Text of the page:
An independent investigation into a leaked video of a frightened German shepherd being forced into a turbulent pool of water while filming A Dog’s Purpose has found that no animal abuse occurred.
Release of the controversial video days before the film debuted prompted outrage, threatened boycotts, and ultimately led to the cancellation of the movie's press junket and red carpet premiere.
The American Humane Association on Feb. 3 released the results of an independent, third-party investigation conducted by an animal cruelty expert who concluded that edited video footage obtained and published by TMZ did not accurately portray what happened on set.
The investigator concluded there was "a full spectrum of preparation and safety measures" in place during the filming of the scene, which portrays a dog jumping into rushing water to save a child from drowning. Hercules, the German shepherd, was "selected for his love of the water, and had been professionally trained and conditioned for the water scenes over the course of six weeks using positive training techniques," according to the report.
The investigator also found that not only was one of the AHA’s certified animal safety representatives on set, but that there were five other experts on hand to "supervise and safeguard the dog." After Hercules became briefly submerged in the pool, animal handlers took the dog out of the water and placed him in a warming tent, where he received an examination that found no signs of stress, according to the report. A followup checkup last week confirmed that Hercules is healthy.
Eyewitness statements provided to the investigator also concluded the "dog was treated with great care, attentiveness and respect" during filming, according to the report.
However, investigators did find that the handling of the dog "should have been gentler and signs of stress recognized earlier."
The footage, which was reportedly filmed in a pool outside Winnipeg, Canada, in November 2015, shows the dog struggling to avoid going into the water before eventually being forced in.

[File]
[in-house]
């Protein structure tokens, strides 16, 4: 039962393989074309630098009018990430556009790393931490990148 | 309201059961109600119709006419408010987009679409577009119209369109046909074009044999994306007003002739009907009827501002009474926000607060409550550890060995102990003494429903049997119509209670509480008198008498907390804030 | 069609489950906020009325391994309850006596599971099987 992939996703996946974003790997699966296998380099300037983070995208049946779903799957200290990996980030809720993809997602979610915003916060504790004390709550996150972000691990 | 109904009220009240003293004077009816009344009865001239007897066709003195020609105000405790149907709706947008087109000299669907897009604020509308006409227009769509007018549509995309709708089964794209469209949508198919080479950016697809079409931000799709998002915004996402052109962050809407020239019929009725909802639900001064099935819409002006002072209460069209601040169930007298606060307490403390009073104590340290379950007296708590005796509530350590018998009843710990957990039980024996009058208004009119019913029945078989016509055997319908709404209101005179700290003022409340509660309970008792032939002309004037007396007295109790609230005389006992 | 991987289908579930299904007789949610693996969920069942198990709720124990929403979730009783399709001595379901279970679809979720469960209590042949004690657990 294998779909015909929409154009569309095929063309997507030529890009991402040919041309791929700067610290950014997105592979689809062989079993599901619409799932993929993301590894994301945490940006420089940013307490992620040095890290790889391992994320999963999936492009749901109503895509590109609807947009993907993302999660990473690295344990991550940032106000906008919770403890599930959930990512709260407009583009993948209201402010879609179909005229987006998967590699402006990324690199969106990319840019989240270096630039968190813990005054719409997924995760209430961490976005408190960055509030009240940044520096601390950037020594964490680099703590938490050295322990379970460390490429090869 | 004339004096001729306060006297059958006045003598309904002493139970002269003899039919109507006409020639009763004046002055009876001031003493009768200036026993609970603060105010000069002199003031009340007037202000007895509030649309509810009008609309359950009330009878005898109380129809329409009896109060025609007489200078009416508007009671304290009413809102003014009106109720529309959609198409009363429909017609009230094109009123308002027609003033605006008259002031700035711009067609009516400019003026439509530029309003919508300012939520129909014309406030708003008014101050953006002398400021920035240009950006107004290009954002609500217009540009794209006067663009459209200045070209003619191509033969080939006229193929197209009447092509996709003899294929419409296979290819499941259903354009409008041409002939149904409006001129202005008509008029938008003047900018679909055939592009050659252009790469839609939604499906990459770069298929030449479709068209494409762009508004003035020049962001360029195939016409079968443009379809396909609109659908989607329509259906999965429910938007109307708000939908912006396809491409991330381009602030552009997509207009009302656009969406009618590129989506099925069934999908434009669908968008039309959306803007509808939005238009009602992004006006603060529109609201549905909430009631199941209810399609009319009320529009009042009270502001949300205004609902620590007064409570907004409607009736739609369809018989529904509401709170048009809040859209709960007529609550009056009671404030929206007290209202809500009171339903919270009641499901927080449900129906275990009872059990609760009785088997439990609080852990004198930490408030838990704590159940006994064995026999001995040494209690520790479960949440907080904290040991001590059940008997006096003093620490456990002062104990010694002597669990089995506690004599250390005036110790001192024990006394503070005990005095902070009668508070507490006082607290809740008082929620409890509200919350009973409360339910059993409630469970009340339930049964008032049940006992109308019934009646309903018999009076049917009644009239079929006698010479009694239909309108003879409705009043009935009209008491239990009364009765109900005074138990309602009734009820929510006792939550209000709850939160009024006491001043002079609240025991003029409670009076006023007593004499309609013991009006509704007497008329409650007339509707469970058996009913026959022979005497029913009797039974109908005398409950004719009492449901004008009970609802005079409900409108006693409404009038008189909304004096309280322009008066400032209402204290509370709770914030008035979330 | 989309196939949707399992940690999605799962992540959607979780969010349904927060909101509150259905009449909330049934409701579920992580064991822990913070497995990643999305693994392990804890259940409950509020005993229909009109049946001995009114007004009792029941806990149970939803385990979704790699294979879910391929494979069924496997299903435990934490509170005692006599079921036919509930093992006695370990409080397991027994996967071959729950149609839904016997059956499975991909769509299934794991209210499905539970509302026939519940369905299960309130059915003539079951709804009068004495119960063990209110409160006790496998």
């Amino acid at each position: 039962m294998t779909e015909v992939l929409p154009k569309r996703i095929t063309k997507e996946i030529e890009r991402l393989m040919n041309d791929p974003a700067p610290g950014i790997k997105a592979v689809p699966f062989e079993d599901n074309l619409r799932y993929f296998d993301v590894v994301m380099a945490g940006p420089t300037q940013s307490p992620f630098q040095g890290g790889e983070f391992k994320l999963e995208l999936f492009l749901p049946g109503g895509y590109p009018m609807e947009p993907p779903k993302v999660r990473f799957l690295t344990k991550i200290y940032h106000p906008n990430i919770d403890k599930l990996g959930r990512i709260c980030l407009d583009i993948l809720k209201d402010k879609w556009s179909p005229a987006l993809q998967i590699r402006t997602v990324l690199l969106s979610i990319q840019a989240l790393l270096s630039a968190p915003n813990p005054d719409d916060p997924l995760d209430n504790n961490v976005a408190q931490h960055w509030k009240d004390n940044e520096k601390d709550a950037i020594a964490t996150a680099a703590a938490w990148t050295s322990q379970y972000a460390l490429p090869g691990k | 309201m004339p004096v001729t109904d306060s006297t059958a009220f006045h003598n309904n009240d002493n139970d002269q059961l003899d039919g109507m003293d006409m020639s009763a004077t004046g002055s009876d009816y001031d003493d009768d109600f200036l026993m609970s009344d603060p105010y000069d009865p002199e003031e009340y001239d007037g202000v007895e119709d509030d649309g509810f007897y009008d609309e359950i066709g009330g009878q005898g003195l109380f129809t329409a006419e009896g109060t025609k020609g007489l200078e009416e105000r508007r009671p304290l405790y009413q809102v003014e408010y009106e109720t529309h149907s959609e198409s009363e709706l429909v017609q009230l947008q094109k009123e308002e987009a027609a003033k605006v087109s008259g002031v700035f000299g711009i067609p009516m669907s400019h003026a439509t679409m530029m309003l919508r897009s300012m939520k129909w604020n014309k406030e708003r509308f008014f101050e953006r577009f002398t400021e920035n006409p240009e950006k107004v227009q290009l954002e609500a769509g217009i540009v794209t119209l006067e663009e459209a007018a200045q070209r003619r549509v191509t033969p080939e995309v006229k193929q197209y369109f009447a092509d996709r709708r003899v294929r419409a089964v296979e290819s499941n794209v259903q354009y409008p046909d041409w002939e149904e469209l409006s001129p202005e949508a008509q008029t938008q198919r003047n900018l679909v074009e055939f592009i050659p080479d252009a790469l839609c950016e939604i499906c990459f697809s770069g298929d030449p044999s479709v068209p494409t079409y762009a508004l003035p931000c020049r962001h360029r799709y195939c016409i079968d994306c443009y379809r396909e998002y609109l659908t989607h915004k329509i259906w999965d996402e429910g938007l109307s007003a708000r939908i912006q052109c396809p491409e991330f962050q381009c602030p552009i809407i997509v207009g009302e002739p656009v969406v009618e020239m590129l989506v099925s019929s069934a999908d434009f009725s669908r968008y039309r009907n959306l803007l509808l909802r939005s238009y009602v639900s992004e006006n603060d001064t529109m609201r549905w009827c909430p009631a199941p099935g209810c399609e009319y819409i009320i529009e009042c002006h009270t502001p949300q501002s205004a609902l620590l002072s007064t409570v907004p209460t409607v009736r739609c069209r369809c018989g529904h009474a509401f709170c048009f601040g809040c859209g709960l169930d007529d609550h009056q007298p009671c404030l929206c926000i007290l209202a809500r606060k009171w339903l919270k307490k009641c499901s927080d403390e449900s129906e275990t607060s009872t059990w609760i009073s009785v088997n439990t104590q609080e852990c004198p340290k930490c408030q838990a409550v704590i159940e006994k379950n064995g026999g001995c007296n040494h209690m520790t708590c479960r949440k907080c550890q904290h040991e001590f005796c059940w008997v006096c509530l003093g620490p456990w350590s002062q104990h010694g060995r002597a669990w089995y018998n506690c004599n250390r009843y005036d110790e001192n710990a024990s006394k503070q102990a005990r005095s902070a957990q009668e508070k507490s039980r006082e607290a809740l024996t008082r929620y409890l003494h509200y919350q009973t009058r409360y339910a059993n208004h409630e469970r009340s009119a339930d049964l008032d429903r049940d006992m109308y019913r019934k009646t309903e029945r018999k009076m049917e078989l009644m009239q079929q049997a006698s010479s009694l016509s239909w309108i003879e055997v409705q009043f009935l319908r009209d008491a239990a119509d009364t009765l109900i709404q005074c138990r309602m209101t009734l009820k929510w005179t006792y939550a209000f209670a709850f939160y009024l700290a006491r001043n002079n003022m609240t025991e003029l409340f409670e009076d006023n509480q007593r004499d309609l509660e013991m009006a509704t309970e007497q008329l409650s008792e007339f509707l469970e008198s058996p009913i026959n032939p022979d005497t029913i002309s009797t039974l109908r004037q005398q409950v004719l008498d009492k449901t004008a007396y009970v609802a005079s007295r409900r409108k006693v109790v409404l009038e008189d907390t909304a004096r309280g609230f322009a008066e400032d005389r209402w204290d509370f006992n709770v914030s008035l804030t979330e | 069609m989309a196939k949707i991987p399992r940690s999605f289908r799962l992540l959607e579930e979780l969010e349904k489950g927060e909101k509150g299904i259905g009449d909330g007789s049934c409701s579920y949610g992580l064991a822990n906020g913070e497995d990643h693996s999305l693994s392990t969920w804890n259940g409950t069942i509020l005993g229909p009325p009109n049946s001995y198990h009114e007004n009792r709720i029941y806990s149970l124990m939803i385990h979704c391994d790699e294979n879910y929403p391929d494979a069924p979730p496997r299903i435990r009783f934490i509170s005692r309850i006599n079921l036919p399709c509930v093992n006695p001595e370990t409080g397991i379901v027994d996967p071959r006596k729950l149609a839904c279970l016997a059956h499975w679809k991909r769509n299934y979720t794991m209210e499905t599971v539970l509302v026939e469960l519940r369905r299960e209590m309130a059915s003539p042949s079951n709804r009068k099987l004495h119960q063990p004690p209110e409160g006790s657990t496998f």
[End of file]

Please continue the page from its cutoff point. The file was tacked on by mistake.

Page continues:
"Although the dog was momentarily stressed, based on studying additional footage not included in the video, body posture, and the fact that he quickly and willingly went into the water and performed the scene soon afterwards, a separate, independent board certified veterinary behaviorist brought in to examine the events concluded that there was ‘no lasting stress response or conditioned fear of the water as a result," the report states.
"We are the first to address and fight cruelty and abuse, and no such things happened on the set of a A Dog’s Purpose," Kwane Stewart, the veterinarian who heads AHA’s "No Animals Were Harmed" program, said in a statement.
The findings appear to back the assertions of the film's producer, Gavin Polone, who said the video was misleading.
In a column in The Hollywood Reporter, Polone said rehearsal footage of the entire day shows the German shepherd “not only unafraid of the water, but desperate to jump in.”
He believes Hercules was "spooked" after being asked to film the scene from different, unrehearsed vantage point. He also questioned the timing of the release of the footage so long after it was filmed and right before the film's debut.
Despite the controversy and calls for boycotts, the film pulled in more than $18 million during its opening weekend to claim the No. 2 spot. However, PETA called on Tuesday for the AHA to release the report that was written the day of the incident, and questioned the independence of the investigation, likening it to a "third-party" study of the link between cancer and cigarettes commissioned by the tobacco industry since the organization is funded by the Screen Actors Guild.
But AHA representative Mark Stubis denied allegations their investigation was influenced by the movie industry. Stubis said AHA is not fully funded by SAG and the independent investigator used was "one of the most respected, independent and expert authorities on animal abuse, who is not only a Humane Officer and law enforcement professional, but has worked as an animal cruelty investigator with some of the top SPCAs in America’s biggest cities."